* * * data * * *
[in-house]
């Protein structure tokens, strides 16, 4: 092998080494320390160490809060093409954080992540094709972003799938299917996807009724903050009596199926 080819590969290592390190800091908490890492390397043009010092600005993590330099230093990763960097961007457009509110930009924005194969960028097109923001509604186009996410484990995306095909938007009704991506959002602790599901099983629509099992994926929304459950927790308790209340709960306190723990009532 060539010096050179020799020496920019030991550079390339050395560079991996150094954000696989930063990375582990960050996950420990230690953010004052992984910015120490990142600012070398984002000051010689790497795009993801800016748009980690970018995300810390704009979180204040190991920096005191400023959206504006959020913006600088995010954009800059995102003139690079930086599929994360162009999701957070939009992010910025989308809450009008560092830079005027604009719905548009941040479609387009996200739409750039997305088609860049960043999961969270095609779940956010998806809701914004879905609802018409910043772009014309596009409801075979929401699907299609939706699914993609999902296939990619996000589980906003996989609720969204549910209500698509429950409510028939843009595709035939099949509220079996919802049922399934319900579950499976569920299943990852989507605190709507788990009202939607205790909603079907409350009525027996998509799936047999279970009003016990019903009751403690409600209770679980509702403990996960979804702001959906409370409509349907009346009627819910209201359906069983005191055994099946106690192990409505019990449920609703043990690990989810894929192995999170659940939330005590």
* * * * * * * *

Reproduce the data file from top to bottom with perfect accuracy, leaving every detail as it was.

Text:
[in-house]
């Protein structure tokens, strides 16, 4: 092998080494320390160490809060093409954080992540094709972003799938299917996807009724903050009596199926 080819590969290592390190800091908490890492390397043009010092600005993590330099230093990763960097961007457009509110930009924005194969960028097109923001509604186009996410484990995306095909938007009704991506959002602790599901099983629509099992994926929304459950927790308790209340709960306190723990009532 060539010096050179020799020496920019030991550079390339050395560079991996150094954000696989930063990375582990960050996950420990230690953010004052992984910015120490990142600012070398984002000051010689790497795009993801800016748009980690970018995300810390704009979180204040190991920096005191400023959206504006959020913006600088995010954009800059995102003139690079930086599929994360162009999701957070939009992010910025989308809450009008560092830079005027604009719905548009941040479609387009996200739409750039997305088609860049960043999961969270095609779940956010998806809701914004879905609802018409910043772009014309596009409801075979929401699907299609939706699914993609999902296939990619996000589980906003996989609720969204549910209500698509429950409510028939843009595709035939099949509220079996919802049922399934319900579950499976569920299943990852989507605190709507788990009202939607205790909603079907409350009525027996998509799936047999279970009003016990019903009751403690409600209770679980509702403990996960979804702001959906409370409509349907009346009627819910209201359906069983005191055994099946106690192990409505019990449920609703043990690990989810894929192995999170659940939330005590």